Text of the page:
The Flying Musicians Association (FMA) is a 501(c)3 nonprofit organization of pilots who are musicians, spanning the globe, proficiency levels and genres. The goal is to share our passions in order to inspire, educate, encourage and assist others by creating enthusiasm and promoting personal growth in aviation and music. “Pilot Musicians sharing their passion while encouraging and educating youth (& adults) in the science and art of aeronautics and music.”

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Flying | Airports | News | Press Release

8 Important Questions to Ask Before Buying Your First Airplane

by Sarina Houston 15. May 2015 13:02
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Buying an airplane isn't quite as simple as buying a car. From operating costs, maintenance requirements, storage and insurance, there are many elements to consider when purchasing an aircraft. If you're a first-time buyer or are considering an aircraft purchase, take the time to investigate the process, learn about the market and ask a lot of questions. To get you started, here are a few things you'll want to consider:

  1. What's your budget?
    This seems obvious, but first-time buyers should take a detailed look at their budget. There are many costs associated with owning an airplane beyond the price tag. You'll need to consider the loan payment, insurance, maintenance, operating costs, hangar or tie down fees, and other surprise costs that might occur out of your control like mandated avionics upgrades.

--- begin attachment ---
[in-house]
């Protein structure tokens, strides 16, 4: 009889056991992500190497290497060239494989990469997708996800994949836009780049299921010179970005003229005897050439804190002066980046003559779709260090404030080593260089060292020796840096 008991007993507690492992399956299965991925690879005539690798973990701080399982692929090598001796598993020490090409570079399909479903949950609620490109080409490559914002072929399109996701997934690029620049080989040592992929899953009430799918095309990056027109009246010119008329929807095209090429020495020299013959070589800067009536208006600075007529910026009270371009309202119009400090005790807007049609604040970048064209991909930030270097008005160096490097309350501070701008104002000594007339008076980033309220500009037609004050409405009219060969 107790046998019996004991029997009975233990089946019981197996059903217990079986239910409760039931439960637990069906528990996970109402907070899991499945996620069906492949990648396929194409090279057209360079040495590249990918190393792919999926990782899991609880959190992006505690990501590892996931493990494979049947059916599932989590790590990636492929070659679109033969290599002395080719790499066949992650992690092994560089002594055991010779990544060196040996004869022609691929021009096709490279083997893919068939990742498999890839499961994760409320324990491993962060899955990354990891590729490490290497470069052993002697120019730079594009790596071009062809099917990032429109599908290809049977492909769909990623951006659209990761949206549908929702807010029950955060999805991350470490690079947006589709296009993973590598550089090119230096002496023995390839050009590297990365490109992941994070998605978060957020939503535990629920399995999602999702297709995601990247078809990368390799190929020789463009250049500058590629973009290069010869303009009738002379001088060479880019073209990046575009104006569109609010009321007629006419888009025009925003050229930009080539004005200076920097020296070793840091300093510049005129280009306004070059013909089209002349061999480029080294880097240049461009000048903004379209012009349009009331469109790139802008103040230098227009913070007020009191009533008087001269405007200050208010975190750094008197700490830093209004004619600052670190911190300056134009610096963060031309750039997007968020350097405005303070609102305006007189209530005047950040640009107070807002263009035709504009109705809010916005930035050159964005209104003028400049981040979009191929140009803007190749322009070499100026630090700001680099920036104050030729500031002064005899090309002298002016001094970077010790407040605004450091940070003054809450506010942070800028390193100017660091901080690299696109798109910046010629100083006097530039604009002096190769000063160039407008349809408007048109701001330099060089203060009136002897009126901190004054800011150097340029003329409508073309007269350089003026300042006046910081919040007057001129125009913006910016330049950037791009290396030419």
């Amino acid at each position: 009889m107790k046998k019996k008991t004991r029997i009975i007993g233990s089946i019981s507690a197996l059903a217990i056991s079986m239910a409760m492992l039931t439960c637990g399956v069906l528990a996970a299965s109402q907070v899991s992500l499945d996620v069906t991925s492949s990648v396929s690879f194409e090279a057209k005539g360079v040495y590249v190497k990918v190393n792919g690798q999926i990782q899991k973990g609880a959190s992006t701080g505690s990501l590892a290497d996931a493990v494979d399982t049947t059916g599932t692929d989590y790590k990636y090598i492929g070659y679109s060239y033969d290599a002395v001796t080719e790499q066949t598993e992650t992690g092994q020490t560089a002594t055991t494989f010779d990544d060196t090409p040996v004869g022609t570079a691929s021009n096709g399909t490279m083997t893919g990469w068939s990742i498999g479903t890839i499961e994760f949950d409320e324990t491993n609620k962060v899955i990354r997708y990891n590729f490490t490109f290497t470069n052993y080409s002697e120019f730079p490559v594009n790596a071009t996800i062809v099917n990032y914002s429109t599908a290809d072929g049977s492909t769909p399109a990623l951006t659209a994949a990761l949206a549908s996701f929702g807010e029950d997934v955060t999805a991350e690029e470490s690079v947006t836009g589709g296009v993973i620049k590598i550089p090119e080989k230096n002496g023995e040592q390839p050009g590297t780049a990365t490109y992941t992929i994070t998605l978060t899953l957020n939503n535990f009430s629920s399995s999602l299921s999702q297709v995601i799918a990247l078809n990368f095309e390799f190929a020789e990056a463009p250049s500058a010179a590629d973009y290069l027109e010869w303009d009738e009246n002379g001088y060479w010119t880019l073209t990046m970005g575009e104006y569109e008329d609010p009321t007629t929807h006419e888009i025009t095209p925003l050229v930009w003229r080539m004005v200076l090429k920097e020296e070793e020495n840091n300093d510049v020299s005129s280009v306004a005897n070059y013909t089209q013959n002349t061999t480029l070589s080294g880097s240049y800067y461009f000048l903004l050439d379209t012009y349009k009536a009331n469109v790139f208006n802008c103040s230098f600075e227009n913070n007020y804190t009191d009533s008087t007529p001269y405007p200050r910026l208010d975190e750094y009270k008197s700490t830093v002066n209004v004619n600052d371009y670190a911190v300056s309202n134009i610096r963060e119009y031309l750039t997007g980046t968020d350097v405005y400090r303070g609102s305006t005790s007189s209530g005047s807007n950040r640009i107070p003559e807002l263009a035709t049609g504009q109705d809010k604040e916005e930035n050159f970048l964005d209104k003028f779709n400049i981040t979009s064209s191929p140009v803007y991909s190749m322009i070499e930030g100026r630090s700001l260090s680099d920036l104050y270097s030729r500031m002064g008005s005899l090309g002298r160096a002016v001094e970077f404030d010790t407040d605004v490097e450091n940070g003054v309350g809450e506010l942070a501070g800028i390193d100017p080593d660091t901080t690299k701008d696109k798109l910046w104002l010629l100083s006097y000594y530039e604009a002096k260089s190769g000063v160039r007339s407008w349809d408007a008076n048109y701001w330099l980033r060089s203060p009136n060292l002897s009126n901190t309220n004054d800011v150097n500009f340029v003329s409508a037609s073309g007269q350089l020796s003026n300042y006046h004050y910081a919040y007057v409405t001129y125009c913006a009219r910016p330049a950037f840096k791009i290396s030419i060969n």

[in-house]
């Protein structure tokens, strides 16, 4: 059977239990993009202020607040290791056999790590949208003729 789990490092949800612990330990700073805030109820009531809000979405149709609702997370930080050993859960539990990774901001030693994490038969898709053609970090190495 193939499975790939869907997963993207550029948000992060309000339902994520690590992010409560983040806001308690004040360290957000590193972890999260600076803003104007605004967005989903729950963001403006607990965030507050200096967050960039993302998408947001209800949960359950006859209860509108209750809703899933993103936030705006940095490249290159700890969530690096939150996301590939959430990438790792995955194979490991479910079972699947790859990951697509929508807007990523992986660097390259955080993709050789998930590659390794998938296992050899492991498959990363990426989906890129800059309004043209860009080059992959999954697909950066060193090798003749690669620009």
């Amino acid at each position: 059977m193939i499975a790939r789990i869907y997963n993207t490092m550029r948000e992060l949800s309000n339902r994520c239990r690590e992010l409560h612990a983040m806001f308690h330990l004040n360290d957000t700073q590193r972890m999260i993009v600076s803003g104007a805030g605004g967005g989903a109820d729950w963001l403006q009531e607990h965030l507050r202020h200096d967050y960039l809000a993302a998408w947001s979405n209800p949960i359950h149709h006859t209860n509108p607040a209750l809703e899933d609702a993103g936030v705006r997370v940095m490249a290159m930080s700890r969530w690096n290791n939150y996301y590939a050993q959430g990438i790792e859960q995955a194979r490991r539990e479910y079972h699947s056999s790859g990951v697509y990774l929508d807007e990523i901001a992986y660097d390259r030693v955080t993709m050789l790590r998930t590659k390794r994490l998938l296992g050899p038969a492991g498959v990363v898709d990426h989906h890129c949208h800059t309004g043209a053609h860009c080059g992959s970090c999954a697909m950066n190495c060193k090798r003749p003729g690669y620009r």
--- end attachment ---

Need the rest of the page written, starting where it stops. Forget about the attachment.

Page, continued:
2. What can you fly safely?
    Everyone wants a larger and faster airplane, but don't be tempted to buy an airplane that's out of your league. Buy an airplane that you're comfortable flying safely and within your personal skill limitations. Even a slightly more powerful engine, or just a slightly larger airplane can have much different handling characteristics, and advanced avionics can leave you behind in a hurry if you're not familiar. Buying an airplane you don't have a lot of experience in can lead to regret.

  3. What's the purpose of the airplane?
    First-time aircraft buyers need to evaluate their reasons for buying an airplane. What kind of aircraft will provide the function you need? If you really analyze your purpose, you may find that the aircraft you initially have your eye on isn't actually in line with what you need. If you intend on flying an occasional joyride on the weekends in the local area, for example, you probably don't need an overpowered multi-engine machine with top-of-the-line avionics. If you travel long distances for business, an IFR certified, speedy, retractable gear aircraft might be more in line with your needs. Try to avoid buying an airplane based on emotion. Just because it looks cool or has large, powerful engines does not make it a good fit for you.